Al Franken Leads in Minnesota Senate Race

Back in 2000 Al Gore found out the hard way that he was fighting an uphill battle when George Bush was considered the unofficial winner and Gore had to play the role of challenger. Al Franken initially appeared to be in a similar situation in Minnesota but he ultimately managed to take a lead. While there is still fighting over absentee ballots, and other legal battles sound likely, Franken now has a lead of fifty votes.

Be Sociable, Share!


  1. 1
    jjray says:

    As far as I am concerned, the only difference between the Gore race in 2000 and the Al Franken race in 2008 is that the US Supreme Court has not stepped in and stopped the state from fully completing its process for contesting election.  Gore would have won.  FWIW, I wrote a piece of satire about this subject.

  2. 2
    Fritz says:

    I’m not really wanting to rehash 2000, but given the Constitutionally-mandated deadline for the Electoral College, the Florida delegation would, without SC intervention, have been picked by either the Florida legislature of the US House of Representatives, both of which were controlled by Republicans.

  3. 3
    Ron Chusid says:

    The experience in Minnesota does raise real questions as to whether a recount could have been completed in time. It is possible that, due to both the time limit and increased importance, greater resources could have been put into the recount and it might have been completed more rapidly. Of course the inevitable court fights would have still caused problems.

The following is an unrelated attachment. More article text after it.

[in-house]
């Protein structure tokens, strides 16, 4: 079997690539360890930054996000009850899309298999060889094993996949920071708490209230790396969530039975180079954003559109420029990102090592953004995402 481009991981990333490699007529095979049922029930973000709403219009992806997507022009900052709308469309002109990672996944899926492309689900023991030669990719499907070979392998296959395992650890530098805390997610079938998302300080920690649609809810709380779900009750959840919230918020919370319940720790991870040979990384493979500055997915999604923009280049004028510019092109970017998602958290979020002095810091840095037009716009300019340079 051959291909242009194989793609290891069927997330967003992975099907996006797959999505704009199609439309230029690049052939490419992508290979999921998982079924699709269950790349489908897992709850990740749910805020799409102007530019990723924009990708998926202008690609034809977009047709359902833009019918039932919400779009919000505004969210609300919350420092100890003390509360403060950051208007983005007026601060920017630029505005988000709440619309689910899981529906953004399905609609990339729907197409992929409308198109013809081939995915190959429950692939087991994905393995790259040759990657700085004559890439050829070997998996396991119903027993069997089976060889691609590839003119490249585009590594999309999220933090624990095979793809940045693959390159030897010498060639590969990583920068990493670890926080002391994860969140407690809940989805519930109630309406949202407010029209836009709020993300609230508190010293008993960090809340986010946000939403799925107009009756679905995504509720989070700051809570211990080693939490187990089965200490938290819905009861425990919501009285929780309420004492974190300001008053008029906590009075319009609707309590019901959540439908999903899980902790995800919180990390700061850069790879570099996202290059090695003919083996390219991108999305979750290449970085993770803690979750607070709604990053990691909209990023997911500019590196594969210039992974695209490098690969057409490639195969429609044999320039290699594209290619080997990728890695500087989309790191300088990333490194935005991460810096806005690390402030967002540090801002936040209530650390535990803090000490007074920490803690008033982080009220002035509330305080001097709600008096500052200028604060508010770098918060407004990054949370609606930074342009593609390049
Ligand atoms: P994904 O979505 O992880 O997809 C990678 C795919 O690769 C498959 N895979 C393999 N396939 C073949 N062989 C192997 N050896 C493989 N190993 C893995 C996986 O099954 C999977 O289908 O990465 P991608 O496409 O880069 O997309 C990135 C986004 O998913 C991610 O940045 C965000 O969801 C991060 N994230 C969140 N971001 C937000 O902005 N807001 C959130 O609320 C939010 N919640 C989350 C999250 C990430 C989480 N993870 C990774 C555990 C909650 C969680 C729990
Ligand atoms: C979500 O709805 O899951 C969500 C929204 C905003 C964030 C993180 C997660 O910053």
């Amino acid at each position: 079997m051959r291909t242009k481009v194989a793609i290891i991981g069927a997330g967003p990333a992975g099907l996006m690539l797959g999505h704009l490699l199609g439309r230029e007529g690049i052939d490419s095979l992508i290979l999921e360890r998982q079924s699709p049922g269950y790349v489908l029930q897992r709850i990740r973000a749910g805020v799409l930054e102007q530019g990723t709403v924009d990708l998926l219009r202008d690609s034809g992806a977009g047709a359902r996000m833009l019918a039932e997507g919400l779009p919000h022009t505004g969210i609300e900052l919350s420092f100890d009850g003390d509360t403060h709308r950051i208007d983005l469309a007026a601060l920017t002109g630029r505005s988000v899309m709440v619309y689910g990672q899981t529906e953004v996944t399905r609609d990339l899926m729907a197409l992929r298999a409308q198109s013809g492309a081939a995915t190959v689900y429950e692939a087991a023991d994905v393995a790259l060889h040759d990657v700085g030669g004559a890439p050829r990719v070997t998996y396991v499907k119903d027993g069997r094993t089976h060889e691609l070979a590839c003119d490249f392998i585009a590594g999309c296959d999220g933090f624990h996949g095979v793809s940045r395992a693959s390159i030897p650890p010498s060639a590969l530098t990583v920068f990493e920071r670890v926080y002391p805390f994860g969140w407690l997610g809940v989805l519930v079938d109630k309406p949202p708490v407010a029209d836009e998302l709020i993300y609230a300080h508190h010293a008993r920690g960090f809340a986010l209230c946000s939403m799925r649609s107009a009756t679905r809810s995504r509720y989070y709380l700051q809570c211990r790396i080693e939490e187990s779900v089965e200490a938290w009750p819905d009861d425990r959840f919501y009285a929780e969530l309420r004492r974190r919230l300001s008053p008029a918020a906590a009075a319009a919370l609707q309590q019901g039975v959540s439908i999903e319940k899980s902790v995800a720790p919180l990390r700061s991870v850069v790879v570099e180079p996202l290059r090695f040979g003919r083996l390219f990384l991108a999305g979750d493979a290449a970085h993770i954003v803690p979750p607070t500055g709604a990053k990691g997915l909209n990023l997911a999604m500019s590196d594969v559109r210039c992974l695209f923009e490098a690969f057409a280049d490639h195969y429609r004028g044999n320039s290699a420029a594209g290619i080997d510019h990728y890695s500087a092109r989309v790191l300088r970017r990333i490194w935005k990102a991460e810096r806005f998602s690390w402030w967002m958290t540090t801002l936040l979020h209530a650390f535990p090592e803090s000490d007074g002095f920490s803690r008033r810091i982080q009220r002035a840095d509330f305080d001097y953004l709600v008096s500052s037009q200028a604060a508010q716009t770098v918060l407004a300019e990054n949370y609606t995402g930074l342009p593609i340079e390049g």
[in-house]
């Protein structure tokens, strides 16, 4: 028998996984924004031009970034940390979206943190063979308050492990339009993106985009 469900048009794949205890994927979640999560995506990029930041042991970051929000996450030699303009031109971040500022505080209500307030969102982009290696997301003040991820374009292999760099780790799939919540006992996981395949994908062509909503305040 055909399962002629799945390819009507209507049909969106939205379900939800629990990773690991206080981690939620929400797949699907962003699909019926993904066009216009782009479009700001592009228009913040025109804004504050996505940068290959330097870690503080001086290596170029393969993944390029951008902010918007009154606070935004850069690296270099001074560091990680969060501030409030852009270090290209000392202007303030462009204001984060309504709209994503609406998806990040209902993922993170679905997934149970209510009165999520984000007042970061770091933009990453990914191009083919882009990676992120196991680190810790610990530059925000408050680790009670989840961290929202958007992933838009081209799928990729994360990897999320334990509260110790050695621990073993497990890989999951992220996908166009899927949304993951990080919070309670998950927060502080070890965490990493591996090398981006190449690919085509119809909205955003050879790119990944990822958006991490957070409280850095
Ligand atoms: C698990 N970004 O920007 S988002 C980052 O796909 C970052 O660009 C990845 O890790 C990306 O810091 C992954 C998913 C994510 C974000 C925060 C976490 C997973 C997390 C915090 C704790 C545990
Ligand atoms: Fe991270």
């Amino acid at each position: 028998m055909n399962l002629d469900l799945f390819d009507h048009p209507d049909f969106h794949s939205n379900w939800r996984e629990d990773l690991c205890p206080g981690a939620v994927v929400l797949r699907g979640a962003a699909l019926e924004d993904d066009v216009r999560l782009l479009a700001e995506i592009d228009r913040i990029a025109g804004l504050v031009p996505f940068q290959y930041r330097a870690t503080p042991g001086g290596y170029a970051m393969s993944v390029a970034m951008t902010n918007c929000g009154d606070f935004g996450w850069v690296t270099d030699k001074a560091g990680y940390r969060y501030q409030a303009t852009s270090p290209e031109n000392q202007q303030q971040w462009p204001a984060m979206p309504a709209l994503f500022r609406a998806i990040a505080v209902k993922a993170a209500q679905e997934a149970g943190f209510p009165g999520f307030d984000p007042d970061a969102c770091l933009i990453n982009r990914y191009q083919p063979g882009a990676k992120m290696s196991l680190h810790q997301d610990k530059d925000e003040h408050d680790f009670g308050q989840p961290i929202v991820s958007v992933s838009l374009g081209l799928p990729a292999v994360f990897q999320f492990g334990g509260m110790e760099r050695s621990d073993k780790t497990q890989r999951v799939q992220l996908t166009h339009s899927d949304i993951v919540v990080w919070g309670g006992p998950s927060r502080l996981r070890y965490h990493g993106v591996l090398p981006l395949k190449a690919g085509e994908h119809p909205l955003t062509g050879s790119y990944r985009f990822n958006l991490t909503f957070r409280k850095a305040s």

There are multiple deadlines in terms of a presidential election. If a recount had proceeded we could have had a situation in which the original electors chosen for the electoral college were challenged in Congress based upon recount results.

    We could have wound up with the House picking the president and the Senate picking the VP as each fought over which set of electors to accept from Florida. This could have wound up with one scenario of interest. We could have had Bush as president and Lieberman as VP if each house decided differently.

    The question then is how much this would have mattered.  Presumably Lieberman would not have had the same type of influence that Cheney did. Possibly Bush on his own, or with whatever influence Lieberman would have had, would not have become as extreme as he did.

    If this bizarre scenario had played out, most likely Bush would have chosen a Republican as his running mate in 2004, but seeing how close Lieberman became with the Republicans it is also possible he would have changed parties or otherwise managed to get the Republicans to keep him on the ticket.

Leave a comment